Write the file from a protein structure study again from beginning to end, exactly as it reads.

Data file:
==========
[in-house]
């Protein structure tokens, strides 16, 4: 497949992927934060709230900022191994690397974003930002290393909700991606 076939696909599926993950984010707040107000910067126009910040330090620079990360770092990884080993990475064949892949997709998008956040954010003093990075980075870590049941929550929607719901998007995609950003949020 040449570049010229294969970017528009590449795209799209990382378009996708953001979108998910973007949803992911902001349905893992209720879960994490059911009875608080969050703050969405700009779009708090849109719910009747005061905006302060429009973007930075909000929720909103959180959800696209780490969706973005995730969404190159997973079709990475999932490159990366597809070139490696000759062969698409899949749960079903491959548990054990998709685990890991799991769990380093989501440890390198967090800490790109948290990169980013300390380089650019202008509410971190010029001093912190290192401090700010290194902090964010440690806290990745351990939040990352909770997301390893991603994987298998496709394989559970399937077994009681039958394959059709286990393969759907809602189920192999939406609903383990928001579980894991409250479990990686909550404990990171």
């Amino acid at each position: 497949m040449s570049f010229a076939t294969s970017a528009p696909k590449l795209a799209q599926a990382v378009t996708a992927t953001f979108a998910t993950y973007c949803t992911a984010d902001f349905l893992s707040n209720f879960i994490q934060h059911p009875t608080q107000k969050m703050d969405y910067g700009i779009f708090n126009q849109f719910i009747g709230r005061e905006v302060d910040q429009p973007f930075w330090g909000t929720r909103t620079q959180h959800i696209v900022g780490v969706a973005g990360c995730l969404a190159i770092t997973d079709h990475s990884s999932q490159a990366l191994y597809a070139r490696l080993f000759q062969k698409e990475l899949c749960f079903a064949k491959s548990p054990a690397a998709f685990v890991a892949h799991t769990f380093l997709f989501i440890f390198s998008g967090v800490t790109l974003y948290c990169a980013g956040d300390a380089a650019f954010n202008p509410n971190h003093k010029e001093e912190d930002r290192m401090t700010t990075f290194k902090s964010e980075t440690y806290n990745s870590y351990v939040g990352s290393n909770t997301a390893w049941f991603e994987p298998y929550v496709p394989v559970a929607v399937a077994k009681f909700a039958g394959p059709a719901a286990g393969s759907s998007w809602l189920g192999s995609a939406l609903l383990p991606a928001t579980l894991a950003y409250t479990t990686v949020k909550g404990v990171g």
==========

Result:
[in-house]
């Protein structure tokens, strides 16, 4: 497949992927934060709230900022191994690397974003930002290393909700991606 076939696909599926993950984010707040107000910067126009910040330090620079990360770092990884080993990475064949892949997709998008956040954010003093990075980075870590049941929550929607719901998007995609950003949020 040449570049010229294969970017528009590449795209799209990382378009996708953001979108998910973007949803992911902001349905893992209720879960994490059911009875608080969050703050969405700009779009708090849109719910009747005061905006302060429009973007930075909000929720909103959180959800696209780490969706973005995730969404190159997973079709990475999932490159990366597809070139490696000759062969698409899949749960079903491959548990054990998709685990890991799991769990380093989501440890390198967090800490790109948290990169980013300390380089650019202008509410971190010029001093912190290192401090700010290194902090964010440690806290990745351990939040990352909770997301390893991603994987298998496709394989559970399937077994009681039958394959059709286990393969759907809602189920192999939406609903383990928001579980894991409250479990990686909550404990990171």
């Amino acid at each position: 497949m040449s570049f010229a076939t294969s970017a528009p696909k590449l795209a799209q599926a990382v378009t996708a992927t953001f979108a998910t993950y973007c949803t992911a984010d902001f349905l893992s707040n209720f879960i994490q934060h059911p009875t608080q107000k969050m703050d969405y910067g700009i779009f708090n126009q849109f719910i009747g709230r005061e905006v302060d910040q429009p973007f930075w330090g909000t929720r909103t620079q959180h959800i696209v900022g780490v969706a973005g990360c995730l969404a190159i770092t997973d079709h990475s990884s999932q490159a990366l191994y597809a070139r490696l080993f000759q062969k698409e990475l899949c749960f079903a064949k491959s548990p054990a690397a998709f685990v890991a892949h799991t769990f380093l997709f989501i440890f390198s998008g967090v800490t790109l974003y948290c990169a980013g956040d300390a380089a650019f954010n202008p509410n971190h003093k010029e001093e912190d930002r290192m401090t700010t990075f290194k902090s964010e980075t440690y806290n990745s870590y351990v939040g990352s290393n909770t997301a390893w049941f991603e994987p298998y929550v496709p394989v559970a929607v399937a077994k009681f909700a039958g394959p059709a719901a286990g393969s759907s998007w809602l189920g192999s995609a939406l609903l383990p991606a928001t579980l894991a950003y409250t479990t990686v949020k909550g404990v990171g």